The Dutch Australian Heritage Centre (DAHC) gives the general community an opportunity to learn about Dutch and former Dutch East Indies culture and language and shows how families moved to Victoria and lived and worked in the post World War II migration period.
The Dutch and Dutch East Indies migration began with the arrival and settlement of migrants throughout Victoria. Various Dutch social clubs and organisations were soon formed and the Associated Netherlands Societies in Victoria was created as their umbrella organisation. Setting up a Heritage Centre was a logical step undertaken by the Association and that is why in October 2000 the DAHC became a sub-committee of the Association.
The DAHC compiles and displays the history of that post- war migration. At festivals the DAHC exhibits items from the culture and traditions that the migrants brought with them.
The younger generations can learn about the country of origin of their parents and grandparents. Australia’s cultural treasure is enriched by Dutch traditions.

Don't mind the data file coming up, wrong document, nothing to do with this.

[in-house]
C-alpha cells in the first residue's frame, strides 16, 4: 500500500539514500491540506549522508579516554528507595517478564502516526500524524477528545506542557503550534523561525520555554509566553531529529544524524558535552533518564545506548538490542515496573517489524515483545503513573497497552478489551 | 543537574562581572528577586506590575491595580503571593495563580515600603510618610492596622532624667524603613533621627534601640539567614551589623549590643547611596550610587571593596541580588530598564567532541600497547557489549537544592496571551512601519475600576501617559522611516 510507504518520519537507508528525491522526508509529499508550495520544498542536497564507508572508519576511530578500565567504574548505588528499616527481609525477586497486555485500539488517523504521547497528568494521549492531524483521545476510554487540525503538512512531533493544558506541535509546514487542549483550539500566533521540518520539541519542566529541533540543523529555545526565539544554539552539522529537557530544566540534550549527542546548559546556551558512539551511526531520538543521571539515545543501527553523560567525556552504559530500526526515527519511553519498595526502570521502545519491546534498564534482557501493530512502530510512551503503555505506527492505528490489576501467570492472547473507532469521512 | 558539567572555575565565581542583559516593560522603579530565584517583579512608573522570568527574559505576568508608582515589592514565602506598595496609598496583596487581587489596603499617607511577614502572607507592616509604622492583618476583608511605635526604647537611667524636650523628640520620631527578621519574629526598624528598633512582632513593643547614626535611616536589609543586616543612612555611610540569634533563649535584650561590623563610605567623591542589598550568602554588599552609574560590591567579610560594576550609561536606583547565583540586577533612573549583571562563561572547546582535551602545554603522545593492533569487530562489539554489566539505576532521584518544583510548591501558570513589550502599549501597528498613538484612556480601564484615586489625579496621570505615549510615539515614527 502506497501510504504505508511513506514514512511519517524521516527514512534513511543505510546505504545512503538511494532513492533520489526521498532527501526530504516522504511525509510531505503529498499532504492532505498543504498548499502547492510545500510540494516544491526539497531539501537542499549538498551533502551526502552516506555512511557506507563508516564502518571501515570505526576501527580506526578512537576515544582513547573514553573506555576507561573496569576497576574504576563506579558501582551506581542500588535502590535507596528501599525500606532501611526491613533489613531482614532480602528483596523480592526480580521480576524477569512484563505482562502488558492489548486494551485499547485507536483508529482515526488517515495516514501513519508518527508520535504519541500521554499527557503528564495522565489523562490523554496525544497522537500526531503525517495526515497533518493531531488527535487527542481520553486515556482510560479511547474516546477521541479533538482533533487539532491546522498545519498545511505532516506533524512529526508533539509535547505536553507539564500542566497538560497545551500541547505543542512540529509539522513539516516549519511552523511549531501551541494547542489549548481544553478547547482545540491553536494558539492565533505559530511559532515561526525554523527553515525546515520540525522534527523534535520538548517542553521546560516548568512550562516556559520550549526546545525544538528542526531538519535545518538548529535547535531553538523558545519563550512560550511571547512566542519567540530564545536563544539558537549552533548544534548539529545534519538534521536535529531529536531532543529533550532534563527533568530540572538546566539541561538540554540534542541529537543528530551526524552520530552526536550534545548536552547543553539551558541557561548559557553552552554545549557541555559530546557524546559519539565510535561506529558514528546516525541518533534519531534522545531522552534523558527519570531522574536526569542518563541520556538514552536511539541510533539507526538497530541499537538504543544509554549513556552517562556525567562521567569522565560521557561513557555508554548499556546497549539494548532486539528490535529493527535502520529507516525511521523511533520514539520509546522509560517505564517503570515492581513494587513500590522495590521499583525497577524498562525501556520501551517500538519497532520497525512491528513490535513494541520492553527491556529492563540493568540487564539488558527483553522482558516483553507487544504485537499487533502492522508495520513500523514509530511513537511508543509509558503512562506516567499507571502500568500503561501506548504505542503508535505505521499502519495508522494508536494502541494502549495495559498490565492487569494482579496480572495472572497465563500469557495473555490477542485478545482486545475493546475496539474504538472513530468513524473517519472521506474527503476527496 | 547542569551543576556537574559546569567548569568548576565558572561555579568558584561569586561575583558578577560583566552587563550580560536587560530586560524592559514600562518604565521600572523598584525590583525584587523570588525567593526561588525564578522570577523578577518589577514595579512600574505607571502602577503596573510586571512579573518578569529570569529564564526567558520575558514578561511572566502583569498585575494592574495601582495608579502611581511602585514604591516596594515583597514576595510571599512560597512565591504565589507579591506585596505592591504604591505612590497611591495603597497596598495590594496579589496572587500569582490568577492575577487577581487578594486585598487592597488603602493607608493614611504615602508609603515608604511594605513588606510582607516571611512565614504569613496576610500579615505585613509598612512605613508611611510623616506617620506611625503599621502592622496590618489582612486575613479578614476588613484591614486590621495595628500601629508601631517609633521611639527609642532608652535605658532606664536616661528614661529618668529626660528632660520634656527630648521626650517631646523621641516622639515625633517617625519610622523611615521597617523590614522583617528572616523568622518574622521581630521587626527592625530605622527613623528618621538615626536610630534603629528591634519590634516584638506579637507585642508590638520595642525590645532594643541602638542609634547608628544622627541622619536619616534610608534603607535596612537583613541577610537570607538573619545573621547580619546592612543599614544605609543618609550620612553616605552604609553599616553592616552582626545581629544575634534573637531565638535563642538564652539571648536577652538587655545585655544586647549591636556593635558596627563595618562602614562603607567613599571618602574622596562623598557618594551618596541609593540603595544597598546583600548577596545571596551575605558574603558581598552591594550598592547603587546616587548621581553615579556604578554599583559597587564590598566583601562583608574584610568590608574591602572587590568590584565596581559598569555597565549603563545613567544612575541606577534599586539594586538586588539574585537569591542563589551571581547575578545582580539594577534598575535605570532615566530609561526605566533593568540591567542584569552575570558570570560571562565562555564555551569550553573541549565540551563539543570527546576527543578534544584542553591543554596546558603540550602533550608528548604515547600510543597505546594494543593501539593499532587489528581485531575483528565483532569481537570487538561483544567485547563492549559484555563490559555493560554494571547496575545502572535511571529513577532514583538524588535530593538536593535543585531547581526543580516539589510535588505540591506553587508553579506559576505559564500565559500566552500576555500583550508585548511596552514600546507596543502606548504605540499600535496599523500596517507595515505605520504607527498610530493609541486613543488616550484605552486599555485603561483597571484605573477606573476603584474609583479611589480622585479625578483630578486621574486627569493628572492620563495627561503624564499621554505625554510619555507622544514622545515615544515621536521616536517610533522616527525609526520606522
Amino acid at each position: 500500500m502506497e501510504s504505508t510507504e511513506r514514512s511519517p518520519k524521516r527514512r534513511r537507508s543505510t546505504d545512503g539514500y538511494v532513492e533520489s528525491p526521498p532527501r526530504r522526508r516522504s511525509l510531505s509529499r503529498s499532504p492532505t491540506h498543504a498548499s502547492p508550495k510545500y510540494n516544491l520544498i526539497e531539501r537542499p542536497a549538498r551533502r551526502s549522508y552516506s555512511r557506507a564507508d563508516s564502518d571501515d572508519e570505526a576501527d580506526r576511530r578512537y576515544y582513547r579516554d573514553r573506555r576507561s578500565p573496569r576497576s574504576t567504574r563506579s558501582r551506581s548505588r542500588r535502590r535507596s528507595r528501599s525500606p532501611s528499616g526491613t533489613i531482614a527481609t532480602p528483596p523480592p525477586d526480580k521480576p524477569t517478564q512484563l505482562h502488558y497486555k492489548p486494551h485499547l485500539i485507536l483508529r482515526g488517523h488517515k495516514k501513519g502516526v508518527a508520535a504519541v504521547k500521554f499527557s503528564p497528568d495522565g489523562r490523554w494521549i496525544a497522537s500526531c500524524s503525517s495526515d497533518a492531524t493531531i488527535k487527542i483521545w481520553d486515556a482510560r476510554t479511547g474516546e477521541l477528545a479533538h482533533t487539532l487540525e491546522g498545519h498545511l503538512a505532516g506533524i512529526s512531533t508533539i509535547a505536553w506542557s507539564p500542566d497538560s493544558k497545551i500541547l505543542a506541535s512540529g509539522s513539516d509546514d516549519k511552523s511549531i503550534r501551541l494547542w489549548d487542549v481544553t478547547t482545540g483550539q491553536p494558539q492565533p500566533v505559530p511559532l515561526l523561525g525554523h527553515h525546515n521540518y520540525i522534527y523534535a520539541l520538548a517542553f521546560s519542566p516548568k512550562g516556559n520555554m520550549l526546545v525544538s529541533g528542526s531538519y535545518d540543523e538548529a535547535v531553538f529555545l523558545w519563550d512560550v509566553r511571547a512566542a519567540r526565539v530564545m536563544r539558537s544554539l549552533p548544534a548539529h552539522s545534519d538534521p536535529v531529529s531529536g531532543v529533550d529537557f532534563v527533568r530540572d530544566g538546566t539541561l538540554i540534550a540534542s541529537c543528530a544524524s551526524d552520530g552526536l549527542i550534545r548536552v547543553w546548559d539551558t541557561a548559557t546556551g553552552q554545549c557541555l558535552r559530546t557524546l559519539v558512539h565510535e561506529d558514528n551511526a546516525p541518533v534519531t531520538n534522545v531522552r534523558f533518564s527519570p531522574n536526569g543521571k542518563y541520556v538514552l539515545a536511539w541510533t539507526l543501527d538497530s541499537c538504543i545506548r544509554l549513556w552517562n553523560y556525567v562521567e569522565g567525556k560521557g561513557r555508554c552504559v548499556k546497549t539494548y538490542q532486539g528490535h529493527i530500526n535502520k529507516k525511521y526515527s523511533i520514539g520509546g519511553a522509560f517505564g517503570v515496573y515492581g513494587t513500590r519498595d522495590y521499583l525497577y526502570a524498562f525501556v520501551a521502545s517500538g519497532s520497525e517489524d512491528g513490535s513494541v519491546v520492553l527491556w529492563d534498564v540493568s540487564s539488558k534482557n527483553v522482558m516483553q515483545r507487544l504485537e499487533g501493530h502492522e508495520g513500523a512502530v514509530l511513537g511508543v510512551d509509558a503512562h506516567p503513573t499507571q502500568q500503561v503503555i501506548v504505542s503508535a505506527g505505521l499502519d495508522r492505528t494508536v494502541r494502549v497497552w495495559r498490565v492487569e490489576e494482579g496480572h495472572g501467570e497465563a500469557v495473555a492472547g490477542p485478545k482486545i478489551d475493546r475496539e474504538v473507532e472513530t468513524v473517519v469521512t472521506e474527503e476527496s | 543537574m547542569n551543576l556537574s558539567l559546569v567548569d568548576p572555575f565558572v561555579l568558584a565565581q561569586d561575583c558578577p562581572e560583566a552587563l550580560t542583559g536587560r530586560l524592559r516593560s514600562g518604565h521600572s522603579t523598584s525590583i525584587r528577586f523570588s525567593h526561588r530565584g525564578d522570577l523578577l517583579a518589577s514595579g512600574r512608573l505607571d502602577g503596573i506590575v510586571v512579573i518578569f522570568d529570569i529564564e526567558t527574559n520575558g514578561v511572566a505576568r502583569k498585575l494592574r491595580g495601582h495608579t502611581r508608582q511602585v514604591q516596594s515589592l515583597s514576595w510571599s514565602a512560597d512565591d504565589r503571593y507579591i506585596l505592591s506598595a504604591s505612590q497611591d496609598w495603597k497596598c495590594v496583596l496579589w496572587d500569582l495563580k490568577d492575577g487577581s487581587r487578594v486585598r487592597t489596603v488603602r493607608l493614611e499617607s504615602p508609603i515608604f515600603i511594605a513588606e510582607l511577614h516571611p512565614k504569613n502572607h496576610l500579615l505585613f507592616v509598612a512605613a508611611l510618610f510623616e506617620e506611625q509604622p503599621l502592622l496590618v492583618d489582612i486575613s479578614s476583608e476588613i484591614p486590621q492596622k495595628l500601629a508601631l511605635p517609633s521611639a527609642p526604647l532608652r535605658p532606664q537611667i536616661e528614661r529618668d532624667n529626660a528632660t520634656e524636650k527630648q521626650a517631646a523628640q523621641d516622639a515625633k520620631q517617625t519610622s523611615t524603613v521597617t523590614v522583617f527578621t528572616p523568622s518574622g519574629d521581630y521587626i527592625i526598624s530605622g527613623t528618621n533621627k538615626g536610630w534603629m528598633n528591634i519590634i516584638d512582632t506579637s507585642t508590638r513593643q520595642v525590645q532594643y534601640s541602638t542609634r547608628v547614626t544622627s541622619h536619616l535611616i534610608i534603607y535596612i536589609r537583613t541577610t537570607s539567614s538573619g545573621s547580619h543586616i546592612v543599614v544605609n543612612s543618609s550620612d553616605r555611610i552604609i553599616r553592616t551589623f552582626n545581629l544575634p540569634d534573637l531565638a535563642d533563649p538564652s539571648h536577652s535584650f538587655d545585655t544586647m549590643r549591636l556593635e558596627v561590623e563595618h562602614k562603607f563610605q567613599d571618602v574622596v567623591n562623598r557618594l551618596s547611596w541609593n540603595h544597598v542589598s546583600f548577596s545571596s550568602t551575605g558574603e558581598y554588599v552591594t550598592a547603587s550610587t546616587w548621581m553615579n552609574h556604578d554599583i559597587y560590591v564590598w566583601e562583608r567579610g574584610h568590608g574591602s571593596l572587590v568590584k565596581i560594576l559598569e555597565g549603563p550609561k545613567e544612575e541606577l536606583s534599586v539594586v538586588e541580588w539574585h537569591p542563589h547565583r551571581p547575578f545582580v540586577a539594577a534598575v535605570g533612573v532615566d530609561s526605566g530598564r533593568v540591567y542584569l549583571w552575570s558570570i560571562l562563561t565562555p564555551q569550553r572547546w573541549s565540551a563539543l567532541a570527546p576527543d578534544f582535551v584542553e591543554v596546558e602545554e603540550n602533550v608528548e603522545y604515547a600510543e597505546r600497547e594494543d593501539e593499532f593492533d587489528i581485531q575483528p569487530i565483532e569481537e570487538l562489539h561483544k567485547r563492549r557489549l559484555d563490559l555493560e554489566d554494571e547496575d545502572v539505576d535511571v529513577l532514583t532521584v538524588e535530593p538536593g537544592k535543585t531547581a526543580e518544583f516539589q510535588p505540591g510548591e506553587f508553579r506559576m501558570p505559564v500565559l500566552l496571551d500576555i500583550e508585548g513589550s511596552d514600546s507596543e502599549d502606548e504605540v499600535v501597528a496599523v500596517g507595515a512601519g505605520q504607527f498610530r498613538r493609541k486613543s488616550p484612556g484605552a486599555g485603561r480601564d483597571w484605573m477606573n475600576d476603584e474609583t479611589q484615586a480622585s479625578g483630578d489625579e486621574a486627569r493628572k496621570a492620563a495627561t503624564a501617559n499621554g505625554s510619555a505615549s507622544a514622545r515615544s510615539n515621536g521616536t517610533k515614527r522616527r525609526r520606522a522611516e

The DAHC basically collects everything that the migrants felt was needed in their new country. These artefacts give an insight into the migrants’ backgrounds and interests. It is not only descendants of the immigrants from The Netherlands and Dutch East Indies, who will be interested. The DAHC committee included the word ‘Australian’ in its name because the Dutch are very much a part of Australia’s multiculturalism.
The DAHC has plans to have its own website for cultural and heritage information and at present are on Museums Australia’s Victorian collections website.
The challenge ahead is to keep building the bridge between the generations which has left such a rich heritage and the new Dutch-Australian generations.
You can find the DAHC in a 2-storey building next to and at the back of the Dutch Club Abel Tasman.
By appointment – call Mr Michael Gijsberts on 0419 549 376.
Free entry. Donations are welcome.